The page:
On May 16th, the Ontario government announced its intention to abolish the Ontario Municipal Board (OMB). On June 1st,the province plans to introduce legislation that, if passed, would replace the OMB with a new ‘Local Planning Appeal Tribunal.’
Critics of the OMB argue that its current structure heavily favors developers. The new tribunal would restrict both the issues that can be heard and the relief that can be provided. Additionally, the proposed legislation would exempt a broad range of land use planning decisions from appeal to the tribunal, including:
• New Official Plans
• Official Plan updates
• Minister’s Zoning orders
According to the Ministry of Municipal Affairs, the new tribunal would only be able to overturn a municipal decision if that decision “does not follow provincial policies or municipal plans.” Under its current structure, the OMB can overturn a municipal decision if it finds that the municipality did not make the “best” planning decision and submit its own decision. The new Tribunal will be required to submit the decision back to council for remediation. The Tribunal would only have the authority to make a final decision if on a second appeal, the municipality’s decision still falls short of provincial policies or the municipal plan.
The proposed changes will also establish mandatory case conferences for ‘complex’ hearings to encourage settlements, reduce the adversarial nature of the process, as well as reducing the overall time and cost of appeals.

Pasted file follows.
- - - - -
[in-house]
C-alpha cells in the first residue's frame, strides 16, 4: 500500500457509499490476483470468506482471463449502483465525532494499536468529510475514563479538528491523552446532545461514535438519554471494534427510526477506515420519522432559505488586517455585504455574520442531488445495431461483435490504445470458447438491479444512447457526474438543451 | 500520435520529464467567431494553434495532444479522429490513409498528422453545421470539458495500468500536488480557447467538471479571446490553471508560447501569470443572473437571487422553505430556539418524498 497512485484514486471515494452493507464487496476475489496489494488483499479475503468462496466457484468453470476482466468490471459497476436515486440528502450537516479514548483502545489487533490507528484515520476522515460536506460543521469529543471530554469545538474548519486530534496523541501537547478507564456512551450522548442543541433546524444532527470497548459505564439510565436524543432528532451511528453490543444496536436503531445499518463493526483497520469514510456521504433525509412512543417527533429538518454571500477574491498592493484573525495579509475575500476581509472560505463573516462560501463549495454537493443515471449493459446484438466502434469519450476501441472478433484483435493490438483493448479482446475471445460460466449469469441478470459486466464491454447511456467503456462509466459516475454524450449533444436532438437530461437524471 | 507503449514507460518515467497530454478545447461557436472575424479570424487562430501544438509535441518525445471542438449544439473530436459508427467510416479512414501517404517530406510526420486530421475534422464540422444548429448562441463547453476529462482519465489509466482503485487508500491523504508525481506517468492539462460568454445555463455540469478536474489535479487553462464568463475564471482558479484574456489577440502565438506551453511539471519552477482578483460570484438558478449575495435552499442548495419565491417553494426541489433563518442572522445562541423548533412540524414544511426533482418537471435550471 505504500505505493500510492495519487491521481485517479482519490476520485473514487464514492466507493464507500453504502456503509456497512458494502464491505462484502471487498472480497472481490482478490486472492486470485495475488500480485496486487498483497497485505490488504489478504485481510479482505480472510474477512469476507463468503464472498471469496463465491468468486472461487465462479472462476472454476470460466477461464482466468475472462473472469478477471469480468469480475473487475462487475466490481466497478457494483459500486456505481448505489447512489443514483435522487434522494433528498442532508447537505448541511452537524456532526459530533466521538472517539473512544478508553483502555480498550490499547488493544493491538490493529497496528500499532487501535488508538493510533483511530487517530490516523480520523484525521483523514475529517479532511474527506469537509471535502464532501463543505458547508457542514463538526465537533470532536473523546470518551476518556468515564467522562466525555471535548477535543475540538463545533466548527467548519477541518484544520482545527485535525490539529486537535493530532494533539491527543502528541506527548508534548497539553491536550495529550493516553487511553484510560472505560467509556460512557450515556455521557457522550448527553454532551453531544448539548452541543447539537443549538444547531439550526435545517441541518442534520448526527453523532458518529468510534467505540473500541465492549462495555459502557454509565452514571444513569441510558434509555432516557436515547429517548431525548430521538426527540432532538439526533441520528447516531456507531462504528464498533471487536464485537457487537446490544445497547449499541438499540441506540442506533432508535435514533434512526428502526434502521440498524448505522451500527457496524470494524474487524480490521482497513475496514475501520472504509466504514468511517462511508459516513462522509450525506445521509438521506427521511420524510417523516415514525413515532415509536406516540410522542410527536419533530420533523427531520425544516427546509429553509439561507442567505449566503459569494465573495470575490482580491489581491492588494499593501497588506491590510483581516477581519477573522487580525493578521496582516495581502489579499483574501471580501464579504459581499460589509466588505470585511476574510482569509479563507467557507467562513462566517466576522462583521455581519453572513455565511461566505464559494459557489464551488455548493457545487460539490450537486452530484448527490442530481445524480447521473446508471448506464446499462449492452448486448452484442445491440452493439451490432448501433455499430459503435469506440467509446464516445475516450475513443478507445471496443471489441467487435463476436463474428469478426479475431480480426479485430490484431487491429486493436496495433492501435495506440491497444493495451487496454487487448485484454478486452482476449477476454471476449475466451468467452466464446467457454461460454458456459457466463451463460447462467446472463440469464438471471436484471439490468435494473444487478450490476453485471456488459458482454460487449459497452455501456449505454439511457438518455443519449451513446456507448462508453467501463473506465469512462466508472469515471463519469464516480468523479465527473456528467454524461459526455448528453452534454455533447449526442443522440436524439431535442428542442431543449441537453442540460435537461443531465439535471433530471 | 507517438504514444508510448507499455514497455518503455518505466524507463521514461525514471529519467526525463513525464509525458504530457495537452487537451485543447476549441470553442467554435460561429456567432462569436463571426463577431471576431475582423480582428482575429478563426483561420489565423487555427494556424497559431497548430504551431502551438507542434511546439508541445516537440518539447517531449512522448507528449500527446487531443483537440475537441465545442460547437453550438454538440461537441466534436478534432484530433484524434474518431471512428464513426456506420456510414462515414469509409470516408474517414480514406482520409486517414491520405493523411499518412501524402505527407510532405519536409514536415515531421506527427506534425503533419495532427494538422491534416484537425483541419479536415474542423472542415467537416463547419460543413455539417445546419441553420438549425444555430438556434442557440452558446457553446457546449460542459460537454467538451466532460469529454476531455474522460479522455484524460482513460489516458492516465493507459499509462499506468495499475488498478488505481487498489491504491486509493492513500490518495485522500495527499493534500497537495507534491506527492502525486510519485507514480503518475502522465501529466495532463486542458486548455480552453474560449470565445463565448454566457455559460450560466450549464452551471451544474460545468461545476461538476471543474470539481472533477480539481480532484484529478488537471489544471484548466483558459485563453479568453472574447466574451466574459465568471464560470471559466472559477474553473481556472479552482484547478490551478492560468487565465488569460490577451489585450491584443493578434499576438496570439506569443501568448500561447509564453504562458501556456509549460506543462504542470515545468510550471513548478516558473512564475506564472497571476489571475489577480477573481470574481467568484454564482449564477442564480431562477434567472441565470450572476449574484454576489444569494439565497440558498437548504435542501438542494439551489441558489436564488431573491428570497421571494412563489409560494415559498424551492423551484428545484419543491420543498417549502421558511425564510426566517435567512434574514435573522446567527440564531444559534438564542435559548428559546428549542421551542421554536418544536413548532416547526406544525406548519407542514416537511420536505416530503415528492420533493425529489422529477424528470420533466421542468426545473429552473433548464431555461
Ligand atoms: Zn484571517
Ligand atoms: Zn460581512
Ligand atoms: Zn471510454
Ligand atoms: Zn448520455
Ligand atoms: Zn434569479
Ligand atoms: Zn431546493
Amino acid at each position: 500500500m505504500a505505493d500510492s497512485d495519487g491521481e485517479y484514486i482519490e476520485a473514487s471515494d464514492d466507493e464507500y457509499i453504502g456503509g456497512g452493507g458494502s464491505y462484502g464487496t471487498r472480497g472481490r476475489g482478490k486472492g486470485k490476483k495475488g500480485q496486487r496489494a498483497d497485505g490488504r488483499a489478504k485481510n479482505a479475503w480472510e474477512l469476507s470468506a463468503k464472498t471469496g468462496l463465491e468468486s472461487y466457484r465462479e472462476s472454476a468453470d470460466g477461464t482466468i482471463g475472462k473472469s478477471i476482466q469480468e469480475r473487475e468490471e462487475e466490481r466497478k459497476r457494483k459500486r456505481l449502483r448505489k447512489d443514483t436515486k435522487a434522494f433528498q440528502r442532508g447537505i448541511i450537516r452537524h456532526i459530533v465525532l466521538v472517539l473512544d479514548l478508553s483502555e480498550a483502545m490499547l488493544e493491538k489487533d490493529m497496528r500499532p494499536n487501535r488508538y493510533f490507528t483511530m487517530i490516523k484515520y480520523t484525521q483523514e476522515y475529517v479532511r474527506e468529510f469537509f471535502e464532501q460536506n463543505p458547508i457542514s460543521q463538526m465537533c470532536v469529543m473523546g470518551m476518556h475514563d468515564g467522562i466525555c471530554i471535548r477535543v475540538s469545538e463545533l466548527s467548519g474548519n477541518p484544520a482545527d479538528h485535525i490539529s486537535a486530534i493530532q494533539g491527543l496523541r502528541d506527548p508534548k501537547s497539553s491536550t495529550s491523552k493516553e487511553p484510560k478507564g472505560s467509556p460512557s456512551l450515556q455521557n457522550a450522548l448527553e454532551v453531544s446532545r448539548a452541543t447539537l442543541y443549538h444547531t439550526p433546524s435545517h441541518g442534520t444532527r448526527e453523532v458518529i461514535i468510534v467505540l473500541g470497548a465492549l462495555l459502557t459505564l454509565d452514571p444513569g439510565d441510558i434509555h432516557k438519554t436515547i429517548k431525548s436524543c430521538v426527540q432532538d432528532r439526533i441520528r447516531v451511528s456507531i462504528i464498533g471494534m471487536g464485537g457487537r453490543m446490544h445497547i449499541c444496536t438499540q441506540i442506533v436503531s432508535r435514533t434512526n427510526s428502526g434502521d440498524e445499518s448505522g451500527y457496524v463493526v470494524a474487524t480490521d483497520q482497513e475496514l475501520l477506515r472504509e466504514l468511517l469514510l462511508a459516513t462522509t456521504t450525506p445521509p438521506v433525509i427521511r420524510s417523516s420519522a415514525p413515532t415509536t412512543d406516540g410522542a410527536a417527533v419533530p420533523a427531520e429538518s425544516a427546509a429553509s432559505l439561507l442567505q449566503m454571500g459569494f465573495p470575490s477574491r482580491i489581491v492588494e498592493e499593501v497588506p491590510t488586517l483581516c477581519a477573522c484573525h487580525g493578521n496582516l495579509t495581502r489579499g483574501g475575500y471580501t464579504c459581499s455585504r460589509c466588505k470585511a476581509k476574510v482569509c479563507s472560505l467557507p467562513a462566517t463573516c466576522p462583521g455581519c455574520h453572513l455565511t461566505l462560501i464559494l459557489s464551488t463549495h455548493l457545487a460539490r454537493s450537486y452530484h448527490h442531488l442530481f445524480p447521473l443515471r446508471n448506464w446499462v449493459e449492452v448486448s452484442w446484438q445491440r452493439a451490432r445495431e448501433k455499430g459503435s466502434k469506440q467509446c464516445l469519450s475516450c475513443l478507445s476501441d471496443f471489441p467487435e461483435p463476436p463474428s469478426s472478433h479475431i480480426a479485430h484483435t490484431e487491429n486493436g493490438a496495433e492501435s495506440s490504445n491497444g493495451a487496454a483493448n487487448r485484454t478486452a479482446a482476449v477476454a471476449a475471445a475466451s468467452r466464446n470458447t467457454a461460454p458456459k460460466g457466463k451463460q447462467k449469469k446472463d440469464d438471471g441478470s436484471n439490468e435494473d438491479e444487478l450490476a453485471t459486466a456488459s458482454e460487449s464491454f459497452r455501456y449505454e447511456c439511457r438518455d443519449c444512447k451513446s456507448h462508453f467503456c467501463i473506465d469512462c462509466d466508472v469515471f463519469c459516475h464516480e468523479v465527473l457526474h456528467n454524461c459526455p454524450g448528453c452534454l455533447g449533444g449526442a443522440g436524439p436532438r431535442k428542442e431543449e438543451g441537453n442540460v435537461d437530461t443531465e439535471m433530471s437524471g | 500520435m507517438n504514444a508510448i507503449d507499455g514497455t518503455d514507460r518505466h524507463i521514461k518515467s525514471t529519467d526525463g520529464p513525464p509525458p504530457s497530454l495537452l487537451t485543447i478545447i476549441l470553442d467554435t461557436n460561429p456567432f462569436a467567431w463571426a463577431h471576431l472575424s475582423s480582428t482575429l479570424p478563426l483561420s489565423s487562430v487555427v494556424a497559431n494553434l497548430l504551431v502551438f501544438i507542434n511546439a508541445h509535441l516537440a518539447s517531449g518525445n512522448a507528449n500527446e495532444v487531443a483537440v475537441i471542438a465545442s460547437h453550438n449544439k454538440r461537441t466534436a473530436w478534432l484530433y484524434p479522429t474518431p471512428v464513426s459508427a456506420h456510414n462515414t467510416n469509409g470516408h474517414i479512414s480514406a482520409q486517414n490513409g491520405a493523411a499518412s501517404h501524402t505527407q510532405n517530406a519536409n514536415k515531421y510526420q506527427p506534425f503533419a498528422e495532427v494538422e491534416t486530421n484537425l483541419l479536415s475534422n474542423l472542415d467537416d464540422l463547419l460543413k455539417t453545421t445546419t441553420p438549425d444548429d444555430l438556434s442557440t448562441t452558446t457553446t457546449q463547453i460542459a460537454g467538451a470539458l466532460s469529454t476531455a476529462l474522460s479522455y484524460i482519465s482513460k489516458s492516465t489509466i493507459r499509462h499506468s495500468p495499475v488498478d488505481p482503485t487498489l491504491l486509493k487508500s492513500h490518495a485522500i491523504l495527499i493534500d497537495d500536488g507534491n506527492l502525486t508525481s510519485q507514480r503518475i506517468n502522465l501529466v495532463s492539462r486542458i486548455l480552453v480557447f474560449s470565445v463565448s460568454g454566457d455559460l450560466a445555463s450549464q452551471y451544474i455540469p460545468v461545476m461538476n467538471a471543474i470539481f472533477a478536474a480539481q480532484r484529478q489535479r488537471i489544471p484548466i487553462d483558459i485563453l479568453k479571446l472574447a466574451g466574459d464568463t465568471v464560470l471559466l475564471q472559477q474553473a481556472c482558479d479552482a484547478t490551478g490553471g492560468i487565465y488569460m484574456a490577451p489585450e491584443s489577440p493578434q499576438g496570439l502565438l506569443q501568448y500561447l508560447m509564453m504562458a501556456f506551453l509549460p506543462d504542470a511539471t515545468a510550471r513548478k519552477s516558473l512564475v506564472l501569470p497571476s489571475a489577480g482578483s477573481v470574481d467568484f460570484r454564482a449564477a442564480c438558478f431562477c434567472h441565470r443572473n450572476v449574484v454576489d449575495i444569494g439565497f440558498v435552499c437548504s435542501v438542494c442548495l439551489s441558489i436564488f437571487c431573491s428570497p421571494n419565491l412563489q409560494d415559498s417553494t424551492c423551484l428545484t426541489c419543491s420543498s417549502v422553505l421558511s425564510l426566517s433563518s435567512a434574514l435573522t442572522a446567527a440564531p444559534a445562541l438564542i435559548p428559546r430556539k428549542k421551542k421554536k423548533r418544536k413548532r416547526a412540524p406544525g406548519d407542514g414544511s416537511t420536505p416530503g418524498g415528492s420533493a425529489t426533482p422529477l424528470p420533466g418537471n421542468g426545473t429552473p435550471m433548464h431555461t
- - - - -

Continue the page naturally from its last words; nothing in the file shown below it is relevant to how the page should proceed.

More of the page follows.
Toronto city councilor Josh Matlow is in favour of these proposed changes, saying that the government was finally “taking substantive steps to tip the balance of power towards communities, locally elected bodies, and local planners than developer’s financial interests.”
However, the proposed changes have not been universally welcomed. CEO of the Ontario Home Builders’ Association Joe Vaccaro has expressed concerns that the new tribunal will make development more difficult. “If this new Local Planning Appeal Tribunal is simply going to be a rubber stamp for obstructionist councils, then the province’s demand to optimize housing supply and provide diverse housing options will fail,” said Vaccaro.
The provincial government claims that these changes will make the appeal process “faster, fairer, and more affordable.” They have not, as of yet, made the proposed legislation available for review and it remains to be seen how residents, councils, developers, and lawyers will ultimately be affected by these changes.
Daniel & Partners LLP has acted on behalf of municipalities, landowners, developers, financial institutions, and public interest groups in actions before the Ontario Municipal Board, the Environmental Review Tribunal, the Niagara Escarpment Commission, and in the Courts. We will be closely watching the development of this legislation so that we can continue to provide our clients with the representation that they need.
Blog post written by Karen Shedden, NCA Candidate.